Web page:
Though it may be to less fanfare than its football and basketball counterparts, the 2012 MLB Draft officially begins Monday night at 7 p.m. live on MLB Network. One year after the Florida Gators saw a school-record 11 team members selected, Florida may have more players picked in the first round than ever have been previously in a single draft.
The MLB’s first-year player draft consists of 40 rounds and is open to both high school players and juniors and seniors in college. Round one (including compensatory selections) will take place Monday with rounds 2-15 occurring Tuesday beginning at noon and Rounds 16-40 concluding the draft on Wednesday beginning at noon. High school players and juniors in college have the opportunity to decline their rookie contracts and continue playing amateur baseball should they choose to do so.
Thirteen members of the Gators baseball team (five seniors, eight juniors) are eligible to be selected this year including some of the most talented players in the program. OGGOA, with some help from baseball columnist and New York Mets scout Teddy Foster, takes a look at where they might wind up and what their future holds.
Junior catcher Mike Zunino
Projection: First round, pick 1-10
Rankings: No. 3 overall by MLB, No. 6 overall by ESPN
Lowdown: The consensus best catcher in the draft of any age, Zunino has proven he can do it all at any level by playing stellar defense (.994 fielding) and hammering home runs on offense. Originally selected in the 30th round of the 2009 draft, Zunino instead decided to attend Florida and became just the second Gators baseball player to be named SEC Player of the Year, earning the honor in 2011. He was a finalist for the Johnny Bench Award in 2011 and also named an All-American that year, garnering first-team honors by three of five voting bodies. Still not having completed his third year with the team, Zunino already holds the UF career record for sacrifice flies (17) and is having a solid junior campaign with team-highs of 18 homers and 60 RBIs along with 50 runs scored, 28 walks, a .316 batting average and a .667 slugging percentage. There is no questioning Zunino’s potential; the only thing left to figure out is his draft slot.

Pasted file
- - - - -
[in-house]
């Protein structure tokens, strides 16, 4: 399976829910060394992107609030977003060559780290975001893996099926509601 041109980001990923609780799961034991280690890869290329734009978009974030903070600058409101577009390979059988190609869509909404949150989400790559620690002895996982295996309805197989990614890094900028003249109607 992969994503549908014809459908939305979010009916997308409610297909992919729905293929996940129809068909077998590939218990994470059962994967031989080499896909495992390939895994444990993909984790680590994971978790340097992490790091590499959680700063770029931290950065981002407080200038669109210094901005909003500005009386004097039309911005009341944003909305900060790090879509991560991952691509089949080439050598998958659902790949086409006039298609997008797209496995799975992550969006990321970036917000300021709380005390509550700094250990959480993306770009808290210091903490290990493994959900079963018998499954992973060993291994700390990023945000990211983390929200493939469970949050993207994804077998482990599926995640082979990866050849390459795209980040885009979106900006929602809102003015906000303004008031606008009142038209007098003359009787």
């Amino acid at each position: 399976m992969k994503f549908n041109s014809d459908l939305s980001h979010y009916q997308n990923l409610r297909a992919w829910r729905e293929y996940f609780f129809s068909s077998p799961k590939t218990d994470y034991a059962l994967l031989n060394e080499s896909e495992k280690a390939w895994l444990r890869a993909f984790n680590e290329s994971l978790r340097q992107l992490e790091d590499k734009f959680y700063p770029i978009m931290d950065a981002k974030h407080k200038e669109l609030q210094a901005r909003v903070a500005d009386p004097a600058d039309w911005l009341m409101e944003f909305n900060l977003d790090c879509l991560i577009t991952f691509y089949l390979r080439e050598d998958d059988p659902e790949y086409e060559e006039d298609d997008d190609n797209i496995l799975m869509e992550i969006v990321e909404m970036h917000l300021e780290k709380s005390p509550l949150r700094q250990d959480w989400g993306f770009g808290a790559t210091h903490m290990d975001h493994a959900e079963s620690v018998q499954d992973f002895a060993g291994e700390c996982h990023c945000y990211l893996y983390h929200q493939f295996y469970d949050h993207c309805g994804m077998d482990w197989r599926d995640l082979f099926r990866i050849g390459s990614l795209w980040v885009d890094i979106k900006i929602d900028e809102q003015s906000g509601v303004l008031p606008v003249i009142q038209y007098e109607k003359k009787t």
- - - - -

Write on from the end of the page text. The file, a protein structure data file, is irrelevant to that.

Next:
Junior left-handed pitcher/designated hitter Brian Johnson
Projection: First round, pick 20-supplemental
Rankings: No. 36 overall by MLB, No. 28 overall by ESPN
Lowdown: Though he will get looks as a batter, Johnson’s true value (both in the draft and long-term in pro baseball) will likely come from his work on the mound. He will likely wind up a middle-of-the-rotation pitcher as he can throw four pitches for strikes and has good breaking pitches in addition to a fastball around 90 mph. “Johnson is just too good on the mound and has too much potential to not focus on pitching,” Foster wrote in April. “He is not the first and certainly will not be the last two-way player to end up on the mound. Johnson knows his destiny is as a pitcher.” A 27th round selection in the 2009 draft, Johnson was unanimous Freshman All-American who made the SEC All-Freshman Team as both a pitcher and designated hitter. During his sophomore season he was a semifinalist for the John Olerud Two-Way Player of the Year Award and Dick Howser Trophy and earned a first-team All-SEC nod for his work at the plate. This season he is 8-4 on the mound with a 3.56 ERA and a 68/15 K/BB ratio while pitching a team-high 86.0 innings. Johnson is also hitting .310 with five homers, 40 RBIs and 10 walks.